Even civil servants say Home Office is failing

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Indy Politics

An overwhelming majority believe that officials' incompetence goes unpunished and most are highly critical of their departments' ability to move with the times, according to an internal opinion survey, revealed after a Freedom of Information request by the IPPR think-tank.

The foreign prisoner deportation row brought to the boil tensions between Labour politicians and officials they accuse of bungling and then ducking responsibility. The new Home Secretary, John Reid, was unsparing in his criticism of his "dysfunctional" department when he gave evidence to MPs on its failure to keep tabs on foreign criminals.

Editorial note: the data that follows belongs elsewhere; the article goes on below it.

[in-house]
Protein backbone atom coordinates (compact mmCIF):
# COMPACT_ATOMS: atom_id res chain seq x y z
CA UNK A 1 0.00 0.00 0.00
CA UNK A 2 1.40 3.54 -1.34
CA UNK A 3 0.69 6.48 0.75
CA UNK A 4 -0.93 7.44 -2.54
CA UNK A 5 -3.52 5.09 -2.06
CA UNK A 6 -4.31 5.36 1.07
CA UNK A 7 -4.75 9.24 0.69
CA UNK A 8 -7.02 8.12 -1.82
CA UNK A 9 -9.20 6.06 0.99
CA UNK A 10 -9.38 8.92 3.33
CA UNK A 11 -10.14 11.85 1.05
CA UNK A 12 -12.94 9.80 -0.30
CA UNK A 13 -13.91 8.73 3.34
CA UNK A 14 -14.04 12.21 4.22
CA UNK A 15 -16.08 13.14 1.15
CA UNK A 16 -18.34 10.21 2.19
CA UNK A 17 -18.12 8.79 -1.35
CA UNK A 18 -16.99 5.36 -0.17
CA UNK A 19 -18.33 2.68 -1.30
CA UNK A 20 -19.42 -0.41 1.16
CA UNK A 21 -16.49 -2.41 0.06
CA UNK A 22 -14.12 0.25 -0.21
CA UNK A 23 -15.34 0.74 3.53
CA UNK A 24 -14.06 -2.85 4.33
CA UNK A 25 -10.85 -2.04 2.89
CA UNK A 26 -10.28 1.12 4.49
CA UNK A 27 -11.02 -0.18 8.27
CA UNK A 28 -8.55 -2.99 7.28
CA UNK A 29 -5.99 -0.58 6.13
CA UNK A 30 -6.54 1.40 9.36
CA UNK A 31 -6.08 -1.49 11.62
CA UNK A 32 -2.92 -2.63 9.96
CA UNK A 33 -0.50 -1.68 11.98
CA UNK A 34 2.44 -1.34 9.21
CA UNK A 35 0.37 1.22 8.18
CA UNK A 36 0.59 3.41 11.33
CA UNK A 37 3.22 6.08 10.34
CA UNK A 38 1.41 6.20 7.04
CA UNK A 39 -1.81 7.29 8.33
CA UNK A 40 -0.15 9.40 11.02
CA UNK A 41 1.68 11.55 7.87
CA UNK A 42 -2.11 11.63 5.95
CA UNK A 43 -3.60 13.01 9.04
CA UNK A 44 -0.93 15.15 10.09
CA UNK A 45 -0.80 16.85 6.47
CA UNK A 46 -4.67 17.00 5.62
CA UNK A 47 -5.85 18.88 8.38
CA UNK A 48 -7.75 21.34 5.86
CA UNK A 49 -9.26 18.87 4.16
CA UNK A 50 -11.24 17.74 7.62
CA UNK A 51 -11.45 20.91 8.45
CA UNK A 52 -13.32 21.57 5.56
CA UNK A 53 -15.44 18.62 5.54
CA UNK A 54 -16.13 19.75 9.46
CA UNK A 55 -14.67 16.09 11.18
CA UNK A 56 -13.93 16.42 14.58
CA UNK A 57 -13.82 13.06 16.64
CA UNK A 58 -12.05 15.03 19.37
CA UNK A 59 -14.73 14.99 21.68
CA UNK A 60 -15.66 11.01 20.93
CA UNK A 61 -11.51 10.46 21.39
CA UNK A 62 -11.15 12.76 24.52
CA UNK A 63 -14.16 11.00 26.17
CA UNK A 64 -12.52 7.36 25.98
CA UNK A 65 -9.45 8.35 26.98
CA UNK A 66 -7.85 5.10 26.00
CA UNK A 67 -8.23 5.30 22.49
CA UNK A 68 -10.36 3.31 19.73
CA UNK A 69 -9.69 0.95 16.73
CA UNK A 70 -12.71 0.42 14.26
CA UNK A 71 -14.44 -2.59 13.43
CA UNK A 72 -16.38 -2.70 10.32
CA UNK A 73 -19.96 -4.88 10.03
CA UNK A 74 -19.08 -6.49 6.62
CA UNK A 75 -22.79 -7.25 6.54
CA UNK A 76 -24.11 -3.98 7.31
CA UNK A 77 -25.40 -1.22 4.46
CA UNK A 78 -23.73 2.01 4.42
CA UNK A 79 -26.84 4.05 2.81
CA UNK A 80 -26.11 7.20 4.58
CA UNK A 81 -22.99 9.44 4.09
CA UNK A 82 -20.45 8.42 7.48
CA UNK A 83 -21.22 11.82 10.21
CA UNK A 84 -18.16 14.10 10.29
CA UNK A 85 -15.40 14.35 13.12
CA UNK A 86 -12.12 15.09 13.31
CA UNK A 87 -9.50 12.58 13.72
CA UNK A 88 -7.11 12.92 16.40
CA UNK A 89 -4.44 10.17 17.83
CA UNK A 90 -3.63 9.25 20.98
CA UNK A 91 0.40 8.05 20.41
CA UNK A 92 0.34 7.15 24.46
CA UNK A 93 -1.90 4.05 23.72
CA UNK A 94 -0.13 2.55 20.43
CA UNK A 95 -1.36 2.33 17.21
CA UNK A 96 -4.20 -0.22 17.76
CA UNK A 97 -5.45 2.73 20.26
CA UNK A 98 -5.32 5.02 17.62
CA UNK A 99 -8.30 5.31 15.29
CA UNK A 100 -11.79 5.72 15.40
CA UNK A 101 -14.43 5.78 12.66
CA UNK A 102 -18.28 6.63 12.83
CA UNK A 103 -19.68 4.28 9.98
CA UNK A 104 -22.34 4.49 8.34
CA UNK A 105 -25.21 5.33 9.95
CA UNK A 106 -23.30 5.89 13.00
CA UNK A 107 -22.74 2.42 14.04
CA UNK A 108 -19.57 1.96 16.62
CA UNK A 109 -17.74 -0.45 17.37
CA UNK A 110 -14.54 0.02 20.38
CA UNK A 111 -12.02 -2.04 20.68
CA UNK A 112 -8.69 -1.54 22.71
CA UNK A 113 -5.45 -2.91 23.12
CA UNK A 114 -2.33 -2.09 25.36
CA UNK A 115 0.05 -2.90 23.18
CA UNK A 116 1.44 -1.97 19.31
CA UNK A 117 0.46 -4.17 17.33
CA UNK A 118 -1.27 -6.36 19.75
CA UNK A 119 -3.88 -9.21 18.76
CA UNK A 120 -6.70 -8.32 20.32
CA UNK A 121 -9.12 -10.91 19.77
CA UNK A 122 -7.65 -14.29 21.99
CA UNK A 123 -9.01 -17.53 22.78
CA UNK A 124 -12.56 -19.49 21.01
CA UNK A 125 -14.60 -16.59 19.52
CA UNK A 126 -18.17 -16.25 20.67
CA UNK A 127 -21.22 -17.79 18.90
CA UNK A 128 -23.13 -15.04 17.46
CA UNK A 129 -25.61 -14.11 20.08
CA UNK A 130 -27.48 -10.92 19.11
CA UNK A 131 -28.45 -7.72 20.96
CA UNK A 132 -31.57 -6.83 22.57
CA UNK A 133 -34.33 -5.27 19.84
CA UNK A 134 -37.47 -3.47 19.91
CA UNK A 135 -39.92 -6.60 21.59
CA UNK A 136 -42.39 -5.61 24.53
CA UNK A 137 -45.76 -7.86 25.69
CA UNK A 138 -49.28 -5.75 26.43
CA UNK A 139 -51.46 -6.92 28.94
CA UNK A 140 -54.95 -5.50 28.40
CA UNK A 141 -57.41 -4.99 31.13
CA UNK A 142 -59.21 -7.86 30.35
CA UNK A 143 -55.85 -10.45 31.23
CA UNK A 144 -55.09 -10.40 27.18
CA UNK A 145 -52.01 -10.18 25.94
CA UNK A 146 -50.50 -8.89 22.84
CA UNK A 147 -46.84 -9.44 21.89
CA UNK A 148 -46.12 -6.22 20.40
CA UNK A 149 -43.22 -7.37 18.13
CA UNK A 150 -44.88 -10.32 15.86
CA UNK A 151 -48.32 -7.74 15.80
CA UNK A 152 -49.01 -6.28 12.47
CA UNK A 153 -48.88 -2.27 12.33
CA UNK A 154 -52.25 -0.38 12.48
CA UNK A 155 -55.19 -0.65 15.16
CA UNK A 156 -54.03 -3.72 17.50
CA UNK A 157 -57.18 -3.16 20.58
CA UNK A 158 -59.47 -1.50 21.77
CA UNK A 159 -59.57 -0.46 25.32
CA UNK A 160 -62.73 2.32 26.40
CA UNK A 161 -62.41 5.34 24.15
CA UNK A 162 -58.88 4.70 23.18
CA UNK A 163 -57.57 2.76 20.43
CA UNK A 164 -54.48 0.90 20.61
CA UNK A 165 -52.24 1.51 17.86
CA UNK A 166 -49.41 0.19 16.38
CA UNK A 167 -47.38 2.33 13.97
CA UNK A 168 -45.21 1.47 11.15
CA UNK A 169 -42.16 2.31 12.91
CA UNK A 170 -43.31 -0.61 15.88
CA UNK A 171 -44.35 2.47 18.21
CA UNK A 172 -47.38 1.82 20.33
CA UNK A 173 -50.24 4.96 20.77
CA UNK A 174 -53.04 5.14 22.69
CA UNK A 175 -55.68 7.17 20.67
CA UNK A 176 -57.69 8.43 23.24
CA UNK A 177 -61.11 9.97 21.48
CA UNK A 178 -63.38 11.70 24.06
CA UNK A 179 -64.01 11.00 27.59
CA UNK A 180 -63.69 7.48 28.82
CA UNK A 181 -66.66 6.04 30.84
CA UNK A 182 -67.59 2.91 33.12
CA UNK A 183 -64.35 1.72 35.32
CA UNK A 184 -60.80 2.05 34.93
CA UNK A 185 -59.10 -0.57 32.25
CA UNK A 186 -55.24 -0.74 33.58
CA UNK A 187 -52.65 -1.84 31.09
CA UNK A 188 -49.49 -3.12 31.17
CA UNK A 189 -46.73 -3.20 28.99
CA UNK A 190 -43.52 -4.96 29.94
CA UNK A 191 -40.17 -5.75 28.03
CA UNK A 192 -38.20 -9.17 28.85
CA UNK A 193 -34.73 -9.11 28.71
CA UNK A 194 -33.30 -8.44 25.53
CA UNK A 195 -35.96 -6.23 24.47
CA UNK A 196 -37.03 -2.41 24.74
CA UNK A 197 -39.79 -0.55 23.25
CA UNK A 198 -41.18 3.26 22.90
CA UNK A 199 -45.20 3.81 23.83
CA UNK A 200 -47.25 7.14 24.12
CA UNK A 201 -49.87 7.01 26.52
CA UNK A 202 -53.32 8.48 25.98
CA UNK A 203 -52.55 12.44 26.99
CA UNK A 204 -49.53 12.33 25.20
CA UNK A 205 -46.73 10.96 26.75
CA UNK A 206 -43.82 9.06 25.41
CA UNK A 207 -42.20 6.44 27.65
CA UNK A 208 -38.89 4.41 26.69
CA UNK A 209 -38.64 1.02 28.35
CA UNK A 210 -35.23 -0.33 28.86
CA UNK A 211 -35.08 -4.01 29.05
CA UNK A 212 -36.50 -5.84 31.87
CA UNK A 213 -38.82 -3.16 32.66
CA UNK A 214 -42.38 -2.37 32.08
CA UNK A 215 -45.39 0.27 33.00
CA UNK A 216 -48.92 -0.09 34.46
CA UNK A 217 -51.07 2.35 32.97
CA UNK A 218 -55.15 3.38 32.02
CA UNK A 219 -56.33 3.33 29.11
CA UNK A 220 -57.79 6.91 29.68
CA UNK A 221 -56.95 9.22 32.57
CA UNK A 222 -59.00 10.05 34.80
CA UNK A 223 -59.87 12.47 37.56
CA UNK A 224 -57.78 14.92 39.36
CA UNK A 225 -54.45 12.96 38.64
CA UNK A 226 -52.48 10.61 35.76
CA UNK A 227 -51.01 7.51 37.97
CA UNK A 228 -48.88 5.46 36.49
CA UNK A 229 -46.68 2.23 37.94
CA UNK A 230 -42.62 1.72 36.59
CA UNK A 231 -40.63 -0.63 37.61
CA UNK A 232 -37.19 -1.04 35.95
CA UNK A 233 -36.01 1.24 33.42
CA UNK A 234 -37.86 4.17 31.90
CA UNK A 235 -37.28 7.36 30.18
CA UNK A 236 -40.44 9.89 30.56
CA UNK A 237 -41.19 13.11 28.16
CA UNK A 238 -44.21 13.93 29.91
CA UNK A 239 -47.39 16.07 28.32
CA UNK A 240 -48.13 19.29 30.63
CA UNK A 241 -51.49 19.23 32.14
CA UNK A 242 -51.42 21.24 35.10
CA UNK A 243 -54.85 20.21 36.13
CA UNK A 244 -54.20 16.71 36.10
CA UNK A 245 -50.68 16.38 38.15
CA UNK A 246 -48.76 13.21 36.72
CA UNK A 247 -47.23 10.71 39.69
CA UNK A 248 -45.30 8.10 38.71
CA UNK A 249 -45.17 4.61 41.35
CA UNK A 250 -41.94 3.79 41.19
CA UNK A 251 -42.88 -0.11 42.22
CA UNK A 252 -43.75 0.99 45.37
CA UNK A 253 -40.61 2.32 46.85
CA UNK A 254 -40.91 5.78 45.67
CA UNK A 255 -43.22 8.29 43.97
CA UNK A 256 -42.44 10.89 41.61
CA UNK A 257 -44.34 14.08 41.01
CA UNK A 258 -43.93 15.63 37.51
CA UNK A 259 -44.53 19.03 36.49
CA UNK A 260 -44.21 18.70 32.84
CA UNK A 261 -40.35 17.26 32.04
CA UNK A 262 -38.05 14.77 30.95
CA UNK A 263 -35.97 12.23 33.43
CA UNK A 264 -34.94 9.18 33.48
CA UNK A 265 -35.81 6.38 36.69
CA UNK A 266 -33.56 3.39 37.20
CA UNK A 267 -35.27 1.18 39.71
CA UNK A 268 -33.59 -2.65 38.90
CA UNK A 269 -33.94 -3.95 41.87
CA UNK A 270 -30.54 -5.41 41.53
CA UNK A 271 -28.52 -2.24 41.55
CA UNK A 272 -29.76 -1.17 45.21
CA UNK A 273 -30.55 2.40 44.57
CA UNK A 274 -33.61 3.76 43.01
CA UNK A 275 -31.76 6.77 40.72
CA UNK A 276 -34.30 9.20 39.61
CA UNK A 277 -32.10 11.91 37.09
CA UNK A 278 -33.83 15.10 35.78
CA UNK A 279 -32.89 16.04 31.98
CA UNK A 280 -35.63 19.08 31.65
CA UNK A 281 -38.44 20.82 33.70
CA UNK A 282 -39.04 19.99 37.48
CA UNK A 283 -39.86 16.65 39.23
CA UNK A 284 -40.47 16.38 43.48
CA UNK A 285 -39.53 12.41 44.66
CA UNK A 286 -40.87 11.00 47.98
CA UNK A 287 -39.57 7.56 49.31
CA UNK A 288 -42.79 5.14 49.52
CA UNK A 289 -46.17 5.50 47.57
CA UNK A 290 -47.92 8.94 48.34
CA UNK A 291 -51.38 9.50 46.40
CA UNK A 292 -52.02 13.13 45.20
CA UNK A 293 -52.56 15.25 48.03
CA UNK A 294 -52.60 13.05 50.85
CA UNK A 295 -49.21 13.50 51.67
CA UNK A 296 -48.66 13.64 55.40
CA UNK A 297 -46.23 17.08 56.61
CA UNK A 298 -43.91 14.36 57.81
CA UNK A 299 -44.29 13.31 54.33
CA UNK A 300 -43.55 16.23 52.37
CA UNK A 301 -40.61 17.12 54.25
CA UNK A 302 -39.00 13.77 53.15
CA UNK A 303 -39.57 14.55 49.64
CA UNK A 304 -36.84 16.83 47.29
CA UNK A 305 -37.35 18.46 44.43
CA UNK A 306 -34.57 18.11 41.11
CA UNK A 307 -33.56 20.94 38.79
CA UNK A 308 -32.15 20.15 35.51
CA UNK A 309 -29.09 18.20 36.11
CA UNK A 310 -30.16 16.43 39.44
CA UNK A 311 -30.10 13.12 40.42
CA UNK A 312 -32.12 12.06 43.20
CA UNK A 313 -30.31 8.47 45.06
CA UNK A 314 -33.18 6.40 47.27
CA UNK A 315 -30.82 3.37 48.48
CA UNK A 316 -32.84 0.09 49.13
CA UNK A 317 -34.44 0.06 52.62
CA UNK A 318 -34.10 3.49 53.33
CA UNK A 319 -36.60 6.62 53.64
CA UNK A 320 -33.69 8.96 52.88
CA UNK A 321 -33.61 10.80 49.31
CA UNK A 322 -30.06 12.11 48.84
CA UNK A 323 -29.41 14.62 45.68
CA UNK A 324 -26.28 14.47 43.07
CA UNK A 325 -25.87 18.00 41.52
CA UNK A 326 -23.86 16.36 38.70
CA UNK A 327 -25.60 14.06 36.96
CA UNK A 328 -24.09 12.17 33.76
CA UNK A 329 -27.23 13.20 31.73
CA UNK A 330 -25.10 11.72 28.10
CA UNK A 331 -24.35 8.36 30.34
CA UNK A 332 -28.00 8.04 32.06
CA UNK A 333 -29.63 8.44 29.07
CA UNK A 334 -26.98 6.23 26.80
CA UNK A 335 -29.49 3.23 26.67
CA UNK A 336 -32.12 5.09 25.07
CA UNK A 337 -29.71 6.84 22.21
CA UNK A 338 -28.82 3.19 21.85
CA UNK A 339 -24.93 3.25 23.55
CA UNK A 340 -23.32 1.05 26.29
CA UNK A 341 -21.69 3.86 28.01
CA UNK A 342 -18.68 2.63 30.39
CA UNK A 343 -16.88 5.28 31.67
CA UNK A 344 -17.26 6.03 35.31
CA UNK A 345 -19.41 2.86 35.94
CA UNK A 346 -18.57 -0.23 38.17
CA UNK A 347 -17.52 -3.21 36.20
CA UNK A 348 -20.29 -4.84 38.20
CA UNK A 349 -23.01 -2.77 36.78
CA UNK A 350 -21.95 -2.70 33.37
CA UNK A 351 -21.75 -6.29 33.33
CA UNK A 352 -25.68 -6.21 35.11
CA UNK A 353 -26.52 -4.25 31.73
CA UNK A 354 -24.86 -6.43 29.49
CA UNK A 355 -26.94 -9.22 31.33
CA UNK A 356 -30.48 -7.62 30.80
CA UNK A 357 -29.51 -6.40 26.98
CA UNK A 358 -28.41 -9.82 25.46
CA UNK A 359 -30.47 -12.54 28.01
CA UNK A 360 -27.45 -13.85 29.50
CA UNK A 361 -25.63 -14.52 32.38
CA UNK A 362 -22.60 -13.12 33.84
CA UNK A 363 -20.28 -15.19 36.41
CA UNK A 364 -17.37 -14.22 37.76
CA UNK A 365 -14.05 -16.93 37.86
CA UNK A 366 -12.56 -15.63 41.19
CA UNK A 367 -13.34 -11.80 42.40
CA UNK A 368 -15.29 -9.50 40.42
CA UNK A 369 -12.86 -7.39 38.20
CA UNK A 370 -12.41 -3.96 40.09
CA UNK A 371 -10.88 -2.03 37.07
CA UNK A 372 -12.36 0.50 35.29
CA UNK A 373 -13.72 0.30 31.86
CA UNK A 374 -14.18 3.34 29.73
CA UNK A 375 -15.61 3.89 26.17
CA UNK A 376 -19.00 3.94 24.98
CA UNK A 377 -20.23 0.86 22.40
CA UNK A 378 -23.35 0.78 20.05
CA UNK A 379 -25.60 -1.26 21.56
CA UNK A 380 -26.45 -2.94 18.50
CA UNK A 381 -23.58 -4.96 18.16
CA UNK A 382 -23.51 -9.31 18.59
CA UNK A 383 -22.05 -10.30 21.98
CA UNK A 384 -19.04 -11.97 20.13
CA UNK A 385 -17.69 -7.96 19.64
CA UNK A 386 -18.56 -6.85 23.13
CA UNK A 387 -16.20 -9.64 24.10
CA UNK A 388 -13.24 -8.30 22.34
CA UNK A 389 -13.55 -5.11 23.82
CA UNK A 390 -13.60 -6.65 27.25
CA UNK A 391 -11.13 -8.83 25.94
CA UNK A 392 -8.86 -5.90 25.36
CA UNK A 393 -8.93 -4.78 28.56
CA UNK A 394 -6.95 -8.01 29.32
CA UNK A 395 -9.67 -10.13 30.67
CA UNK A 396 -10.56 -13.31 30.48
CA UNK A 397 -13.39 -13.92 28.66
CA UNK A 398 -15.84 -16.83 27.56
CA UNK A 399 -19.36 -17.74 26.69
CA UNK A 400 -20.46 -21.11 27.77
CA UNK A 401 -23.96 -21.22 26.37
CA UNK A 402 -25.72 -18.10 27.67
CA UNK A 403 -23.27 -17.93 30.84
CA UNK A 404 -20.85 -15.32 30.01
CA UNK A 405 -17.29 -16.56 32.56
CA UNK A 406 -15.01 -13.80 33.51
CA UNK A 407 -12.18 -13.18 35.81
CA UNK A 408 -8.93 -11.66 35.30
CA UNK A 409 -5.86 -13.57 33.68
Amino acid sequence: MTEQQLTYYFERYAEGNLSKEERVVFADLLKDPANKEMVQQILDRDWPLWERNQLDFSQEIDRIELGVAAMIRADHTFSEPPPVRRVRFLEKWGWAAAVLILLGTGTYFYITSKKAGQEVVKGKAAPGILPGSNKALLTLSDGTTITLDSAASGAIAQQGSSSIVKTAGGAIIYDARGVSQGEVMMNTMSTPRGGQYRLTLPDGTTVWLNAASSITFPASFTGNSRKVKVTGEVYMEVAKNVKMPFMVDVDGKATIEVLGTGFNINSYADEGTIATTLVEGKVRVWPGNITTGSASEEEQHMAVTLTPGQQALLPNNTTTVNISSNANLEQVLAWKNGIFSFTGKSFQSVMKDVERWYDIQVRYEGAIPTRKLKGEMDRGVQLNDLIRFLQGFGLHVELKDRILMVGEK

In the survey, just 6 per cent of Home Office officials believe that poor performance is dealt with effectively. Only the Department of Transport, at 5 per cent, recorded a lower score. On almost every measure, civil servants at the Home Office and the former Office of the Deputy Prime Minister gave a poor assessment of their colleagues' abilities.

The findings of the internal Senior Civil Service Leadership and Skill Survey also show that less than half of senior officials believed they were being effectively led. Nor does Tony Blair's own department, the Cabinet Office, emerge with much credit: more than one in four of its mandarins say they have no clear idea of what it is trying to achieve.

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